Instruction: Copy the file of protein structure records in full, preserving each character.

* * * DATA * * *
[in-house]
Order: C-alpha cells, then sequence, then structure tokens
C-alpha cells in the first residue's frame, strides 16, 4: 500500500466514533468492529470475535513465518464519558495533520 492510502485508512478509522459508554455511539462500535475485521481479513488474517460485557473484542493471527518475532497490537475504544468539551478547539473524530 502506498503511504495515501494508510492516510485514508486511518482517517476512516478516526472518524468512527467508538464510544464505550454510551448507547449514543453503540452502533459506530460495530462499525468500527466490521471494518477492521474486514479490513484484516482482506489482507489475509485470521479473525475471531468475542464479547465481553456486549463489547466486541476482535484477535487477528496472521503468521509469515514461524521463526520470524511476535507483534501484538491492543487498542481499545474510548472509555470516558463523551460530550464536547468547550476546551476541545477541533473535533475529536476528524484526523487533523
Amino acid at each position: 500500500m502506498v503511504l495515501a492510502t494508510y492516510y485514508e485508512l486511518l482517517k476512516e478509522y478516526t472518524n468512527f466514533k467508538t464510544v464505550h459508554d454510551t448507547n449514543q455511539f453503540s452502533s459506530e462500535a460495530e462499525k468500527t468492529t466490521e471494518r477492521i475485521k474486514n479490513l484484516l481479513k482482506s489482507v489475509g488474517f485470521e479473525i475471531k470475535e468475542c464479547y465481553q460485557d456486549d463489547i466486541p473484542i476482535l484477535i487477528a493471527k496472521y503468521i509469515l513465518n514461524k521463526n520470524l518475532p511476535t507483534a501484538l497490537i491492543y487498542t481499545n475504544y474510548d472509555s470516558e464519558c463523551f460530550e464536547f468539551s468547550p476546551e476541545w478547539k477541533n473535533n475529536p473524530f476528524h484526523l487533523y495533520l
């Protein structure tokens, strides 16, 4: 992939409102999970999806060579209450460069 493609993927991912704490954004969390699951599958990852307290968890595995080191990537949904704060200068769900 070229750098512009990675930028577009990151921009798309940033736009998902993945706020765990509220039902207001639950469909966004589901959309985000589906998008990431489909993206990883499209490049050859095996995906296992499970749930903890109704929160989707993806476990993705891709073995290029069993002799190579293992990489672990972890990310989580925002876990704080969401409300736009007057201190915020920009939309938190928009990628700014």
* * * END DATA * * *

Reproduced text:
[in-house]
Order: C-alpha cells, then sequence, then structure tokens
C-alpha cells in the first residue's frame, strides 16, 4: 500500500466514533468492529470475535513465518464519558495533520 492510502485508512478509522459508554455511539462500535475485521481479513488474517460485557473484542493471527518475532497490537475504544468539551478547539473524530 502506498503511504495515501494508510492516510485514508486511518482517517476512516478516526472518524468512527467508538464510544464505550454510551448507547449514543453503540452502533459506530460495530462499525468500527466490521471494518477492521474486514479490513484484516482482506489482507489475509485470521479473525475471531468475542464479547465481553456486549463489547466486541476482535484477535487477528496472521503468521509469515514461524521463526520470524511476535507483534501484538491492543487498542481499545474510548472509555470516558463523551460530550464536547468547550476546551476541545477541533473535533475529536476528524484526523487533523
Amino acid at each position: 500500500m502506498v503511504l495515501a492510502t494508510y492516510y485514508e485508512l486511518l482517517k476512516e478509522y478516526t472518524n468512527f466514533k467508538t464510544v464505550h459508554d454510551t448507547n449514543q455511539f453503540s452502533s459506530e462500535a460495530e462499525k468500527t468492529t466490521e471494518r477492521i475485521k474486514n479490513l484484516l481479513k482482506s489482507v489475509g488474517f485470521e479473525i475471531k470475535e468475542c464479547y465481553q460485557d456486549d463489547i466486541p473484542i476482535l484477535i487477528a493471527k496472521y503468521i509469515l513465518n514461524k521463526n520470524l518475532p511476535t507483534a501484538l497490537i491492543y487498542t481499545n475504544y474510548d472509555s470516558e464519558c463523551f460530550e464536547f468539551s468547550p476546551e476541545w478547539k477541533n473535533n475529536p473524530f476528524h484526523l487533523y495533520l
């Protein structure tokens, strides 16, 4: 992939409102999970999806060579209450460069 493609993927991912704490954004969390699951599958990852307290968890595995080191990537949904704060200068769900 070229750098512009990675930028577009990151921009798309940033736009998902993945706020765990509220039902207001639950469909966004589901959309985000589906998008990431489909993206990883499209490049050859095996995906296992499970749930903890109704929160989707993806476990993705891709073995290029069993002799190579293992990489672990972890990310989580925002876990704080969401409300736009007057201190915020920009939309938190928009990628700014």